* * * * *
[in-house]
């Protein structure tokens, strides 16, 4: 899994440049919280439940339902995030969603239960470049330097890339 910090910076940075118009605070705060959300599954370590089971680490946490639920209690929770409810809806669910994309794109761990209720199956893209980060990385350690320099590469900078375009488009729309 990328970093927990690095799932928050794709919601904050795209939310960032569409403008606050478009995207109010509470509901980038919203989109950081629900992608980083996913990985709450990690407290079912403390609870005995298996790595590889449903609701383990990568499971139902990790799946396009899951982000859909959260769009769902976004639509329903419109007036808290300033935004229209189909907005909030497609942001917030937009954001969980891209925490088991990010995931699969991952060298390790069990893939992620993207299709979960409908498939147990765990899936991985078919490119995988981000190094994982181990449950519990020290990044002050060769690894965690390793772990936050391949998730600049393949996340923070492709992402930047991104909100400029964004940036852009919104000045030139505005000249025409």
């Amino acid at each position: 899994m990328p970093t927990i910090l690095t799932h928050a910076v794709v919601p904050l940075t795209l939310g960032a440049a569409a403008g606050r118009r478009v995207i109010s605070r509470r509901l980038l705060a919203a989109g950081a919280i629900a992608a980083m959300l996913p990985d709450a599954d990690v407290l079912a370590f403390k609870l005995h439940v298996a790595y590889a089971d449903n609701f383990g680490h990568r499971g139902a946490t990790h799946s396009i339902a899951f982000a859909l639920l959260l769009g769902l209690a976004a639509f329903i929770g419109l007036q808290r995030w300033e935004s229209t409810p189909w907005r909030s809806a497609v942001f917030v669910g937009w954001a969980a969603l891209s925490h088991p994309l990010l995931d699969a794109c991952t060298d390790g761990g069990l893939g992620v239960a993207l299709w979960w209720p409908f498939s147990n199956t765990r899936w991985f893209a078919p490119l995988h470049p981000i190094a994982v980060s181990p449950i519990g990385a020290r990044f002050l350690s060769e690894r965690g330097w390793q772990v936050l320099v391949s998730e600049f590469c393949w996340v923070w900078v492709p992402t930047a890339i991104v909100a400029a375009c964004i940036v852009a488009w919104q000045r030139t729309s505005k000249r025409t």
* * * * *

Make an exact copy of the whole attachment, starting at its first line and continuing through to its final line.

[in-house]
């Protein structure tokens, strides 16, 4: 899994440049919280439940339902995030969603239960470049330097890339 910090910076940075118009605070705060959300599954370590089971680490946490639920209690929770409810809806669910994309794109761990209720199956893209980060990385350690320099590469900078375009488009729309 990328970093927990690095799932928050794709919601904050795209939310960032569409403008606050478009995207109010509470509901980038919203989109950081629900992608980083996913990985709450990690407290079912403390609870005995298996790595590889449903609701383990990568499971139902990790799946396009899951982000859909959260769009769902976004639509329903419109007036808290300033935004229209189909907005909030497609942001917030937009954001969980891209925490088991990010995931699969991952060298390790069990893939992620993207299709979960409908498939147990765990899936991985078919490119995988981000190094994982181990449950519990020290990044002050060769690894965690390793772990936050391949998730600049393949996340923070492709992402930047991104909100400029964004940036852009919104000045030139505005000249025409």
């Amino acid at each position: 899994m990328p970093t927990i910090l690095t799932h928050a910076v794709v919601p904050l940075t795209l939310g960032a440049a569409a403008g606050r118009r478009v995207i109010s605070r509470r509901l980038l705060a919203a989109g950081a919280i629900a992608a980083m959300l996913p990985d709450a599954d990690v407290l079912a370590f403390k609870l005995h439940v298996a790595y590889a089971d449903n609701f383990g680490h990568r499971g139902a946490t990790h799946s396009i339902a899951f982000a859909l639920l959260l769009g769902l209690a976004a639509f329903i929770g419109l007036q808290r995030w300033e935004s229209t409810p189909w907005r909030s809806a497609v942001f917030v669910g937009w954001a969980a969603l891209s925490h088991p994309l990010l995931d699969a794109c991952t060298d390790g761990g069990l893939g992620v239960a993207l299709w979960w209720p409908f498939s147990n199956t765990r899936w991985f893209a078919p490119l995988h470049p981000i190094a994982v980060s181990p449950i519990g990385a020290r990044f002050l350690s060769e690894r965690g330097w390793q772990v936050l320099v391949s998730e600049f590469c393949w996340v923070w900078v492709p992402t930047a890339i991104v909100a400029a375009c964004i940036v852009a488009w919104q000045r030139t729309s505005k000249r025409t």